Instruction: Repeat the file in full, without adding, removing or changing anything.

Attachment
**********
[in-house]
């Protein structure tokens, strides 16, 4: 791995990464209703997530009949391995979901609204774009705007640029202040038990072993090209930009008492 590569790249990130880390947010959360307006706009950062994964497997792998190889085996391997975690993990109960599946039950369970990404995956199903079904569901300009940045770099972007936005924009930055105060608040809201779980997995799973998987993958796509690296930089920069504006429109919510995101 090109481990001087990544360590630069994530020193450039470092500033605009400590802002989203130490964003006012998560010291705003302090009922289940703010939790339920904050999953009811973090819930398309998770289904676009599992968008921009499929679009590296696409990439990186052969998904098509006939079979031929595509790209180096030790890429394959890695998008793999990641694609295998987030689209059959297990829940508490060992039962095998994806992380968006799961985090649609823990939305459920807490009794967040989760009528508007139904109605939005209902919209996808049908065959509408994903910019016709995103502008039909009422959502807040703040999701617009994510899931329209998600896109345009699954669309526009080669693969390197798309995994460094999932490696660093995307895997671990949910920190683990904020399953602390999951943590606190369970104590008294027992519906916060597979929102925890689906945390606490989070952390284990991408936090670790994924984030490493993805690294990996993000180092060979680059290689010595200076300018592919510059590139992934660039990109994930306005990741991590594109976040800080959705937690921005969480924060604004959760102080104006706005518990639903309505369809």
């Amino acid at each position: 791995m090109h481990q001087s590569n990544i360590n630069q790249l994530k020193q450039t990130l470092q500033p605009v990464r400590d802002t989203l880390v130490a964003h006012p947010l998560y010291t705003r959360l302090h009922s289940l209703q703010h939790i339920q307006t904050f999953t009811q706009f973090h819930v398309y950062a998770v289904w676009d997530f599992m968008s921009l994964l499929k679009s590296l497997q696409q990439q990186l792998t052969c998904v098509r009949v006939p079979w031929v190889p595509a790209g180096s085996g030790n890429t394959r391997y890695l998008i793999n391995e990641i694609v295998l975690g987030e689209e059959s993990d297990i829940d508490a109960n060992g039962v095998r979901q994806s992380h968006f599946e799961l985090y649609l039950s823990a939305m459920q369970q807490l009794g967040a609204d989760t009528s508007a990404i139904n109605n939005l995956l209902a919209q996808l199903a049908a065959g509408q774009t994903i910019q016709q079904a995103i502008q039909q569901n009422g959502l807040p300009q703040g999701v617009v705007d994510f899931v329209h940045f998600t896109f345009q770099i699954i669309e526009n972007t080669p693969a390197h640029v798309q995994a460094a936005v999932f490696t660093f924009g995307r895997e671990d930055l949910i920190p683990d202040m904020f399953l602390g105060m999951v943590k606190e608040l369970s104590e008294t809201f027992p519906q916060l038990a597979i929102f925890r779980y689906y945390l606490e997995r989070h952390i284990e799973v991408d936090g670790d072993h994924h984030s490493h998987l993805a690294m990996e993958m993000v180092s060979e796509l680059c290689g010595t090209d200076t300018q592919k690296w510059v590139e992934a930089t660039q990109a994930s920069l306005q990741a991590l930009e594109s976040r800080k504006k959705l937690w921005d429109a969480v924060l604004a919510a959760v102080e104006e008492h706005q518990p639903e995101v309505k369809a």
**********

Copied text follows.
[in-house]
């Protein structure tokens, strides 16, 4: 791995990464209703997530009949391995979901609204774009705007640029202040038990072993090209930009008492 590569790249990130880390947010959360307006706009950062994964497997792998190889085996391997975690993990109960599946039950369970990404995956199903079904569901300009940045770099972007936005924009930055105060608040809201779980997995799973998987993958796509690296930089920069504006429109919510995101 090109481990001087990544360590630069994530020193450039470092500033605009400590802002989203130490964003006012998560010291705003302090009922289940703010939790339920904050999953009811973090819930398309998770289904676009599992968008921009499929679009590296696409990439990186052969998904098509006939079979031929595509790209180096030790890429394959890695998008793999990641694609295998987030689209059959297990829940508490060992039962095998994806992380968006799961985090649609823990939305459920807490009794967040989760009528508007139904109605939005209902919209996808049908065959509408994903910019016709995103502008039909009422959502807040703040999701617009994510899931329209998600896109345009699954669309526009080669693969390197798309995994460094999932490696660093995307895997671990949910920190683990904020399953602390999951943590606190369970104590008294027992519906916060597979929102925890689906945390606490989070952390284990991408936090670790994924984030490493993805690294990996993000180092060979680059290689010595200076300018592919510059590139992934660039990109994930306005990741991590594109976040800080959705937690921005969480924060604004959760102080104006706005518990639903309505369809």
């Amino acid at each position: 791995m090109h481990q001087s590569n990544i360590n630069q790249l994530k020193q450039t990130l470092q500033p605009v990464r400590d802002t989203l880390v130490a964003h006012p947010l998560y010291t705003r959360l302090h009922s289940l209703q703010h939790i339920q307006t904050f999953t009811q706009f973090h819930v398309y950062a998770v289904w676009d997530f599992m968008s921009l994964l499929k679009s590296l497997q696409q990439q990186l792998t052969c998904v098509r009949v006939p079979w031929v190889p595509a790209g180096s085996g030790n890429t394959r391997y890695l998008i793999n391995e990641i694609v295998l975690g987030e689209e059959s993990d297990i829940d508490a109960n060992g039962v095998r979901q994806s992380h968006f599946e799961l985090y649609l039950s823990a939305m459920q369970q807490l009794g967040a609204d989760t009528s508007a990404i139904n109605n939005l995956l209902a919209q996808l199903a049908a065959g509408q774009t994903i910019q016709q079904a995103i502008q039909q569901n009422g959502l807040p300009q703040g999701v617009v705007d994510f899931v329209h940045f998600t896109f345009q770099i699954i669309e526009n972007t080669p693969a390197h640029v798309q995994a460094a936005v999932f490696t660093f924009g995307r895997e671990d930055l949910i920190p683990d202040m904020f399953l602390g105060m999951v943590k606190e608040l369970s104590e008294t809201f027992p519906q916060l038990a597979i929102f925890r779980y689906y945390l606490e997995r989070h952390i284990e799973v991408d936090g670790d072993h994924h984030s490493h998987l993805a690294m990996e993958m993000v180092s060979e796509l680059c290689g010595t090209d200076t300018q592919k690296w510059v590139e992934a930089t660039q990109a994930s920069l306005q990741a991590l930009e594109s976040r800080k504006k959705l937690w921005d429109a969480v924060l604004a919510a959760v102080e104006e008492h706005q518990p639903e995101v309505k369809a």